Rinse sprouts and refrigerate them in a bowl of cold water for 2 hours.  Drain and pat dry before using.  Shell and devein shrimp (or use frozen, cooked and cleaned shrimp) and cut into fine dice.  Set aside. Pour 1 Tbsp. oil into wok or large skillet over high heat.  Add the pork and stir-fry for 2 minutes.  Add wine, soy sauce, sugar, shrimp and mushrooms and stir-fry for another minute.  Transfer entire contents of pan to a bowl and set aside.  Pour the remaining 2 Tbsp. of oil into the same skillet and heat to moderate.  Add celery and stir fry for 5 minutes, then add the salt and bean sprouts and mix.  Return the pork and shrimp to the pan and stir until all ingredients are well combined.  Cook, stirring constantly until the liquid starts to boil.  Give the cornstarch mixture a quick stir to recombine it and add, stirring, until thickened.  Transfer to a bowl and cool to room temperature.

For each egg roll, shape about ¼ cup of filling with your hands into a cylinder about 4 inches long and an inch in diameter and place it diagonally across the center of a wrapper.  Lift the lower triangular flap over the filling and tuck the point under it, leaving the upper point of the wrapper exposed.  Bring each of the two end flaps one at a time, up to the top of the enclosed filling and press the points firmly down.  Brush the upper and exposed triangle of dough with lightly beaten egg and then roll the wrapper into a neat package.  Cover filled egg rolls with a dry towel.  (Now is the time you can refrigerate rolls, covered, or freeze in single layer and then pack into freezer bags for deep frying later).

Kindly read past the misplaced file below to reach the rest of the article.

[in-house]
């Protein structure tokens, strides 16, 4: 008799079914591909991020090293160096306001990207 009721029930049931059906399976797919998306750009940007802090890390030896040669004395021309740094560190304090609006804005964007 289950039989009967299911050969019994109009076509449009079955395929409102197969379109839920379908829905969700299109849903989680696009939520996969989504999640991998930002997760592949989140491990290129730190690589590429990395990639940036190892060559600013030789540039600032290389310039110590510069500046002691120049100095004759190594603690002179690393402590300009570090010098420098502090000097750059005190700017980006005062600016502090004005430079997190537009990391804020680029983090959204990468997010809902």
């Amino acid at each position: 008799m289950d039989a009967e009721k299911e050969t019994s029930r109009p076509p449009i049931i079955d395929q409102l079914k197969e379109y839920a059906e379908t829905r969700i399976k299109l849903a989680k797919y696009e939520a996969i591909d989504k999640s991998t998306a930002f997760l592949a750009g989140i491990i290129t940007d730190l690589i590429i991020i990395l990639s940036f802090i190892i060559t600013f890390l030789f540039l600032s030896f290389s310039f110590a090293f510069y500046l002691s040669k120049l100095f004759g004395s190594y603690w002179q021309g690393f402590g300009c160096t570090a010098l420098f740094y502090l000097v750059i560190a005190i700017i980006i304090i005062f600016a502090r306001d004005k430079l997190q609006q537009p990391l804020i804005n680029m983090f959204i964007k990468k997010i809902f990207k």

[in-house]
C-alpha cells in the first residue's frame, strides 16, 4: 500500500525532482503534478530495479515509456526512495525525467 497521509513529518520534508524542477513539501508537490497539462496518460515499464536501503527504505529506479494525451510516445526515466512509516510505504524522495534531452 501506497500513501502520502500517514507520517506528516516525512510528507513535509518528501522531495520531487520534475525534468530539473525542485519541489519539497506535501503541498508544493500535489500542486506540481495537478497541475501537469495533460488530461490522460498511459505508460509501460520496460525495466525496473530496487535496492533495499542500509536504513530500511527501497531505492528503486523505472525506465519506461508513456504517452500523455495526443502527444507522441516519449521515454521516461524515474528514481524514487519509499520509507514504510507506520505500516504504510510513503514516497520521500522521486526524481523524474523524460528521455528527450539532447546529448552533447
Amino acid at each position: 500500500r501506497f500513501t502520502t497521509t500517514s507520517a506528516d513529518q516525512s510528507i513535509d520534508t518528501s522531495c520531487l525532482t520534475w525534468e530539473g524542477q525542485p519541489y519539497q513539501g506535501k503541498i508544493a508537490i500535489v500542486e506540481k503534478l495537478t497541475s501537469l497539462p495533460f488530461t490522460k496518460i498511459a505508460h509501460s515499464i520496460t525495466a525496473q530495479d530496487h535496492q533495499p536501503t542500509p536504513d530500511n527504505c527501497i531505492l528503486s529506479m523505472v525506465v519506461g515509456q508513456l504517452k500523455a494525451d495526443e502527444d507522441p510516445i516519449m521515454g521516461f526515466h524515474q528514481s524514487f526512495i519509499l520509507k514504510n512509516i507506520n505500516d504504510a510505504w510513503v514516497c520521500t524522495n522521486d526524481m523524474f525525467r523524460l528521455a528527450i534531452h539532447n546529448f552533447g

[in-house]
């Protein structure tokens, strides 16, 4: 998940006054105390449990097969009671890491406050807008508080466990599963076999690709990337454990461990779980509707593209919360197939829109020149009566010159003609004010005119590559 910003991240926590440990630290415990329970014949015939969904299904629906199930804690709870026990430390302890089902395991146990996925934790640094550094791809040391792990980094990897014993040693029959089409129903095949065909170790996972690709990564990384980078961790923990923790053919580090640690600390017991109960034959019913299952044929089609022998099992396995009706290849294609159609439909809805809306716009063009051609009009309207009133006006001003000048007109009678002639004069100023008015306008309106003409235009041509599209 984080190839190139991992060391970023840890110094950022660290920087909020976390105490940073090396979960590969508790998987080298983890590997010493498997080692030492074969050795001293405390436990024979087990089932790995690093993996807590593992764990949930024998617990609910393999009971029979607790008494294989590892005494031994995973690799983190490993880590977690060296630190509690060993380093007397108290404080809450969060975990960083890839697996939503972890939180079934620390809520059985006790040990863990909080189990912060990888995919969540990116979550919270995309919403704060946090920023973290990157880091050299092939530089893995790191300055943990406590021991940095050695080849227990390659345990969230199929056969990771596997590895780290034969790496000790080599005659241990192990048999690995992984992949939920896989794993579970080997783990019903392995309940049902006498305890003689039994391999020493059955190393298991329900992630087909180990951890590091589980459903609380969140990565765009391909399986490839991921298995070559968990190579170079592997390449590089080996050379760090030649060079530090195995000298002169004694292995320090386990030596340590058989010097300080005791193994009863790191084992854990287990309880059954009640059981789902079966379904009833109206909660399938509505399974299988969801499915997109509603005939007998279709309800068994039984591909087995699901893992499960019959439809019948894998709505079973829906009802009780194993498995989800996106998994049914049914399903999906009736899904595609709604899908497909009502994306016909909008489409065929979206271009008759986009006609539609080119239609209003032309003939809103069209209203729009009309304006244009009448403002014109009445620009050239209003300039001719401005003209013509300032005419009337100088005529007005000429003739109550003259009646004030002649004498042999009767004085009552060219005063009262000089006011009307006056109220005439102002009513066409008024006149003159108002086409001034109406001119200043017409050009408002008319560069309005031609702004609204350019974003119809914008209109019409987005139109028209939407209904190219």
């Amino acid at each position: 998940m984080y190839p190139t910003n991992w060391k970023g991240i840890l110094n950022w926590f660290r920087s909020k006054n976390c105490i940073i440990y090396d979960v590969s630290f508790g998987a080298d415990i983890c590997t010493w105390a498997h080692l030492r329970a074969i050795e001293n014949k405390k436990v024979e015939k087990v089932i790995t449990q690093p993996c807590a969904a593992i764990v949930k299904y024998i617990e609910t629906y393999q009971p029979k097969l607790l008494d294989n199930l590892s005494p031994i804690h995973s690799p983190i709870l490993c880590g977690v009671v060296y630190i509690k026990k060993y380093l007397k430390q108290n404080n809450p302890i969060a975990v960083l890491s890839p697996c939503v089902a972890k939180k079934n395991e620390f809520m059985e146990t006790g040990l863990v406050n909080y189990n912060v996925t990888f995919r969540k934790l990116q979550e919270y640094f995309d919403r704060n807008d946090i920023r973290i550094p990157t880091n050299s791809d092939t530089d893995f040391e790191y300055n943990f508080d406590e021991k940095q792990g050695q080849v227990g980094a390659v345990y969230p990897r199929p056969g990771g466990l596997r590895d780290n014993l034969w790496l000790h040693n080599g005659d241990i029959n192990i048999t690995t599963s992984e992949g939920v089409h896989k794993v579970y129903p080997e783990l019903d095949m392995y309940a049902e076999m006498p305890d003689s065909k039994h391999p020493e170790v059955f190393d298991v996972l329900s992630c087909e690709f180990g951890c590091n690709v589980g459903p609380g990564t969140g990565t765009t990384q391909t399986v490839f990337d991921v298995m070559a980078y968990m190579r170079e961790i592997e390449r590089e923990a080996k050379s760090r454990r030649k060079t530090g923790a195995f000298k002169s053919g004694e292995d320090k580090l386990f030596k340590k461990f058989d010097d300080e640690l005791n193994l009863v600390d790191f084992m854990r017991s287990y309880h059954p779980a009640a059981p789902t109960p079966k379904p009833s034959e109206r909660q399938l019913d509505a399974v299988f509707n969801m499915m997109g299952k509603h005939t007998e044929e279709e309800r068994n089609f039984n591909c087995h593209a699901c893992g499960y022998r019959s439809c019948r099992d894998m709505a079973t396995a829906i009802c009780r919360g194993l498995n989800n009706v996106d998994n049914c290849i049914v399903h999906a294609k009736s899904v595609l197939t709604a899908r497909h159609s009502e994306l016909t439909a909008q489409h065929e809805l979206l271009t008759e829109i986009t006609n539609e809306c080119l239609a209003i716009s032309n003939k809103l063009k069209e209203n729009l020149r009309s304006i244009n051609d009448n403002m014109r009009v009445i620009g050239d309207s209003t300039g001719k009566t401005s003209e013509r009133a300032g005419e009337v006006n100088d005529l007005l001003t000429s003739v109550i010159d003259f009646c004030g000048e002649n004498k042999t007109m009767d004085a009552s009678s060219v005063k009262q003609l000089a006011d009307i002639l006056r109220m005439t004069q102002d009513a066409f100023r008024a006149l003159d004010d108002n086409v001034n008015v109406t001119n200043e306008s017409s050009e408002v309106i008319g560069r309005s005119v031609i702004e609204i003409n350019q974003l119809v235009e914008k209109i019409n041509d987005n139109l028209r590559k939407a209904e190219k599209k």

Using deep fryer or wok, heat 3 cups oil to 375 degrees.  Place 5 or 6 egg rolls into the hot oil and fry for 3 to 4 minutes or until golden brown and crisp.  Drain on paper towels.  Serve warm with purchased sweet and sour sauce.

Ham Fried Rice

½ cup defrosted frozen peas
3 Tbsp. canola oil
2 eggs, lightly beaten
3 cups boiled Jasmine rice
1 tsp salt
2 ounces boiled ham, cut into ¼ inch dice. (about ½ cup)
1 scallion, including the green top, finely chopped

Using a 12-inch wok or 10-inch skillet, set over high heat and pour in 1 Tbsp oil.  Reduce to medium heat.  Pour in beaten eggs.  Lift gently with a fork and push to the back of pan until all eggs are spread across the bottom of the pan to cook.  Transfer them to a small bowl and break up with a fork.  Pour remaining oil into pan, add the rice and stir-fry for 2 to 3 minutes until all grains are coated with oil.  Add salt, then peas and ham and stir-fry for 20 seconds.  Return the eggs to the pan, add the scallions and cook only long enough to heat eggs through.  Serve at once.